Clinical, genetic and neuropathological features of all known 14 patients carrying 7-OPRI

 

Country

Mutation

Gender

Family history

Age at onset (years)

Duration (years)

Dementia

Ataxia

Myoclonus

Pyramidal

Extrapyramidal

Epileptic seizures

Psychiatric disturbances

Codon 129

Immunoblot

Neuropathology

References

1

USA

R2c–R3–R2–R3–R2–R3–R2–R3g

F

Positive

31

11

Y

Y

  

Y

 

Abnormal behaviour

Met

 

Spongiosis, gliosis, neuronal loss

[1, 9]

2

USA

 

F

 

23

10

Y

Y

Y

 

Y

 

Depression/mood change

Met

 

Mild neuronal loss and gliosis, no spongiosis

 

3

USA

 

F

 

28

13

Y

Y

Y

 

Y

 

Euphoria

Met

 

n.a.

 

4

Japan

R3–R2–R2–R2–R3g–R2–R2

n.a.

Positive

n.a.

7

Y

      

n.a.

 

n.a.

[25]

5

Belgium

n.a.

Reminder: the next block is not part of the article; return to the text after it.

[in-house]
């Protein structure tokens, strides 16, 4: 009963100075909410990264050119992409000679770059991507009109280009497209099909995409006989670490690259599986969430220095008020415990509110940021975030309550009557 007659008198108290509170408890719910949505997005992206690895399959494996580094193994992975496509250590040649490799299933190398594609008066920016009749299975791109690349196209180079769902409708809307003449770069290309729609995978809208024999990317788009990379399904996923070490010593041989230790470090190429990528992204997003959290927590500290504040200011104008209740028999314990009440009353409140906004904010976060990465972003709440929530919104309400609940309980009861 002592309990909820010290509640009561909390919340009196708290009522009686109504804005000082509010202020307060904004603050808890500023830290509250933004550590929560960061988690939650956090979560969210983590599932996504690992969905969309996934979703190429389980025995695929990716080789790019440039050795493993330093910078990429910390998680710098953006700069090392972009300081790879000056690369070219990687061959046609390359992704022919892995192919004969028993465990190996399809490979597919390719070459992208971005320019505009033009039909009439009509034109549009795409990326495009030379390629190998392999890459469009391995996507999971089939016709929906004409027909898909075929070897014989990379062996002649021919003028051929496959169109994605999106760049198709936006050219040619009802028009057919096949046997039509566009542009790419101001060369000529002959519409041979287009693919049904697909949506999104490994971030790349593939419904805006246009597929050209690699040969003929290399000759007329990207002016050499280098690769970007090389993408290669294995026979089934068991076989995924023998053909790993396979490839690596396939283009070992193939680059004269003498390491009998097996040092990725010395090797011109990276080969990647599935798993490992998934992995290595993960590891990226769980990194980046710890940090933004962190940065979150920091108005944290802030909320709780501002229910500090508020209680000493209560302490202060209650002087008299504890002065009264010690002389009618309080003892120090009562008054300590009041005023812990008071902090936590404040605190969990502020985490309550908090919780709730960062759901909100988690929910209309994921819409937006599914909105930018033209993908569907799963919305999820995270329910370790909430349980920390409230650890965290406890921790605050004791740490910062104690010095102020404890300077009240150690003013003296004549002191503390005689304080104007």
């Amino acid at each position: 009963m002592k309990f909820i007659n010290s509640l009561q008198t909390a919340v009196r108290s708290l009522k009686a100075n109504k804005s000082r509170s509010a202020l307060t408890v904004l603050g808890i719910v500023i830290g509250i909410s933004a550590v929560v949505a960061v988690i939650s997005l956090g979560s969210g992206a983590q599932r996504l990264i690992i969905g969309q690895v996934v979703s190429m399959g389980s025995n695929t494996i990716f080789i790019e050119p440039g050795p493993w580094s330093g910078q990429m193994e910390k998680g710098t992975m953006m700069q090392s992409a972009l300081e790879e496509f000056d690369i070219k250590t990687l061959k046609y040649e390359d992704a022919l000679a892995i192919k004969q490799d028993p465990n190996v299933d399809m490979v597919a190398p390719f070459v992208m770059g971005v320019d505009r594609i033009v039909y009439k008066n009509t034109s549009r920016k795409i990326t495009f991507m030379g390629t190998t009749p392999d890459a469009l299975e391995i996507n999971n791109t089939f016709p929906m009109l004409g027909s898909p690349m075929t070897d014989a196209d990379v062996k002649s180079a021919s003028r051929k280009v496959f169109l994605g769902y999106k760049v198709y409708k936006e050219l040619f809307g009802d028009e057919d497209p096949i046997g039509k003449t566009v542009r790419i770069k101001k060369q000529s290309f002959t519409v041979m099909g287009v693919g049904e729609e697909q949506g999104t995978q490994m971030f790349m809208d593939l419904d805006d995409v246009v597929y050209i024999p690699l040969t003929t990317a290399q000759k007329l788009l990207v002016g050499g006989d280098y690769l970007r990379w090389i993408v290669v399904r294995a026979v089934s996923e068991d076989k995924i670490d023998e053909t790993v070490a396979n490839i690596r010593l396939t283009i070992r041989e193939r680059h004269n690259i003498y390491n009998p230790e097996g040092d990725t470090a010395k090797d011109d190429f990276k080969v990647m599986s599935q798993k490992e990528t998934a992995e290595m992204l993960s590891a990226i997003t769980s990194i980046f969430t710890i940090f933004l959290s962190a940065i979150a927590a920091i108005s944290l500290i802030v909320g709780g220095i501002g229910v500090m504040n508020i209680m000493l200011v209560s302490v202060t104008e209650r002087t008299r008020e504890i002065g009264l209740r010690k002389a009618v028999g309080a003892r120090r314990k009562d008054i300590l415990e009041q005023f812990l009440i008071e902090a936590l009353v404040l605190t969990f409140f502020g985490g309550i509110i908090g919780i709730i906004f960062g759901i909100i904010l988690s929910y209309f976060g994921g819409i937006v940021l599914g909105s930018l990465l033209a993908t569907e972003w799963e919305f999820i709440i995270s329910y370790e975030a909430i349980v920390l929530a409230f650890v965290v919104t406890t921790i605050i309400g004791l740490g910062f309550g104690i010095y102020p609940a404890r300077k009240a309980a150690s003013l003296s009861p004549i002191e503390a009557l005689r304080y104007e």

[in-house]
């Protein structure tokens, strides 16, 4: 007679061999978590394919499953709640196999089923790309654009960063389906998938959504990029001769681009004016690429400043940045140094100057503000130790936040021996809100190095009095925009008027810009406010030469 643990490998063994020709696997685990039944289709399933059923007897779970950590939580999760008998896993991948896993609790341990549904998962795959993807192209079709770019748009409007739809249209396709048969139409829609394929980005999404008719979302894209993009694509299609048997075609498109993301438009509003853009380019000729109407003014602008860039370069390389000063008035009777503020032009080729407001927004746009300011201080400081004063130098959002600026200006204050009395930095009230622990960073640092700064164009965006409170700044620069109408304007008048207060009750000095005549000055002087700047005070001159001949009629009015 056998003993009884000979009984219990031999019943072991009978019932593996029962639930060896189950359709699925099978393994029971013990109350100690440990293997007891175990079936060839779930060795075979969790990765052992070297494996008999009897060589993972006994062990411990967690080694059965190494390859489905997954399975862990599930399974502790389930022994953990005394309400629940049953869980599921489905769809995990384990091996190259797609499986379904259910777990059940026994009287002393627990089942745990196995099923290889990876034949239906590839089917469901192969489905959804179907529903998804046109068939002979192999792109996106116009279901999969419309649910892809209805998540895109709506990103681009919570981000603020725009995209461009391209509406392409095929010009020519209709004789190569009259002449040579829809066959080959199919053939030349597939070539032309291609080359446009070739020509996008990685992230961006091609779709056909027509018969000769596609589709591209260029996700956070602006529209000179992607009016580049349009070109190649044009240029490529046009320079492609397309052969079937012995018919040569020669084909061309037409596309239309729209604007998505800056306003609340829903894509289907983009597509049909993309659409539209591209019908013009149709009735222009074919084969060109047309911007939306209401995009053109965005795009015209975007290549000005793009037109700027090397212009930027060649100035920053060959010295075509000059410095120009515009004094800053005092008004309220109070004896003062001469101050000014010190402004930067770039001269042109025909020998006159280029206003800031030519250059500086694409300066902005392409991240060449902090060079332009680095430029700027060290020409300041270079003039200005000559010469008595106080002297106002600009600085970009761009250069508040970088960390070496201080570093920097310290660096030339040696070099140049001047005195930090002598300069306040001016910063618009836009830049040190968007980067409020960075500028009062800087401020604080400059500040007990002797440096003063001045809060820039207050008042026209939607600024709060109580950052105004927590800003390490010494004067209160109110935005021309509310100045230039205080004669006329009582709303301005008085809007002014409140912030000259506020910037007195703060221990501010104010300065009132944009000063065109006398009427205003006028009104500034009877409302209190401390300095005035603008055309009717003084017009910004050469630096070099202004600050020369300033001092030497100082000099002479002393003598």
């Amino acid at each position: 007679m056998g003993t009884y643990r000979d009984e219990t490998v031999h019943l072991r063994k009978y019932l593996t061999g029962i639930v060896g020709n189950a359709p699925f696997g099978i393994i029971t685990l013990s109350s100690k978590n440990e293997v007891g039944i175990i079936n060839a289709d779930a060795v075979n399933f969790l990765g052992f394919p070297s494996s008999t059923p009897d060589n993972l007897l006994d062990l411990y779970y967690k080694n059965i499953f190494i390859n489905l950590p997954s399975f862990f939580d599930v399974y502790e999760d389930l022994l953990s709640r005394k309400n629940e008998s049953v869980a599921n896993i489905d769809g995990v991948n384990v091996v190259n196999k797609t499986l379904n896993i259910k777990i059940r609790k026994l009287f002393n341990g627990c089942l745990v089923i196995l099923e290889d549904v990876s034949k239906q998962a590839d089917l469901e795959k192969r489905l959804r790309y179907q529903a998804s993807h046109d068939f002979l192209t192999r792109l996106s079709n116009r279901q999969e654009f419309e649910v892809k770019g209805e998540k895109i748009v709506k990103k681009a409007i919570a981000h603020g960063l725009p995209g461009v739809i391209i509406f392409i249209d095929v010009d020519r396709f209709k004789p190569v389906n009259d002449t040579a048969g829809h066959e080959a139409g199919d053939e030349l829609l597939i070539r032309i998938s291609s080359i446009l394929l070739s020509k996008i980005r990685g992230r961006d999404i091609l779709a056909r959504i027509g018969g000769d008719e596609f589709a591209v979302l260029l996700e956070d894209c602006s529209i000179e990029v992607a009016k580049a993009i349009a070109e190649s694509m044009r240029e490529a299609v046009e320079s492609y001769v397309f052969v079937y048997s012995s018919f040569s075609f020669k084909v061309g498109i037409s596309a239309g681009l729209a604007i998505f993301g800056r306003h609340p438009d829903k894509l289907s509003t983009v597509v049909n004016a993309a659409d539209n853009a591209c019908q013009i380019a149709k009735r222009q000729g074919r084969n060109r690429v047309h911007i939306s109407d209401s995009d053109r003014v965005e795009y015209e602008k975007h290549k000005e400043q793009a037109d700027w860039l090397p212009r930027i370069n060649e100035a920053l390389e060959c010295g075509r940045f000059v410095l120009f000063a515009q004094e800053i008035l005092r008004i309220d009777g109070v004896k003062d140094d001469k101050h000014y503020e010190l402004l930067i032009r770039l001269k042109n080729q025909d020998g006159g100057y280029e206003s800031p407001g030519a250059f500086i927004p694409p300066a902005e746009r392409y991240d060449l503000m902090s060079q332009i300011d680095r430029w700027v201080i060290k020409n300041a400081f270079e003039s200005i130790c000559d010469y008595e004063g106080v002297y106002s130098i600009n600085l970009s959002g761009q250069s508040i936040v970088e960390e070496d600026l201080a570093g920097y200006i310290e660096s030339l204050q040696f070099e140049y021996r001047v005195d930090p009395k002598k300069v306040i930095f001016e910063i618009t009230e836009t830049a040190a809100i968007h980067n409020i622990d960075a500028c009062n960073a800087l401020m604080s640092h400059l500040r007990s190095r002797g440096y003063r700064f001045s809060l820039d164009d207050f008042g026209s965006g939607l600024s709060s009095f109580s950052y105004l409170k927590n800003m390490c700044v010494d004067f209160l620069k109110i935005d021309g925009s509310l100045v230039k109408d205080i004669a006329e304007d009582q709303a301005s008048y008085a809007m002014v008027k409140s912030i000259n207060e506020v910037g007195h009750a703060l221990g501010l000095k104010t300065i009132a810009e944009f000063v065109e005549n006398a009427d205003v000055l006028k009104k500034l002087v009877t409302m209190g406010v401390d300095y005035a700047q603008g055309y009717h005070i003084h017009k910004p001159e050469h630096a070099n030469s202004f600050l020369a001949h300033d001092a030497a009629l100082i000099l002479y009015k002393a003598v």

n.a.

Positive

32

7

Y

  

Ya

   

Met

 

n.a.

[4]

6

Belgium

 

n.a.

 

24

11

Y

Y

Y

 

Y

 

Psychosis

Met

 

Spongiosis, gliosis, neuronal loss, elongated cerebellar plaques cerebellar cortex

 

7

Belgium

 

n.a.

 

31

11

Y

  

Y

 

Y

Depression/mood change

Met/Met

 

Spongiosis, gliosis, neuronal loss, elongated cerebellar plaques cerebellar cortex

 

8

Australia

R3–R2–R3–R2–R2–R2–R2

n.a.

Positive

29

16

Y

   

Y

Y

Abnormal behaviour

Met/Val

Type 1

Spongiosis, gliosis, neuronal loss, non-linear granular deposits cerebellar cortex

[16]

9

China

R2–R2–R2–R3g–R2–R3g–R2a

F

Positive

44

4

Y

Y

Y

Y

  

Depression/mood change

Met/Met

Type 1

Spongiosis, gliosis, neuronal loss

[10, 27]

10

Italy

R3–R2–R2–R3g–R2–R2–R2

n.a.

Negative/de novo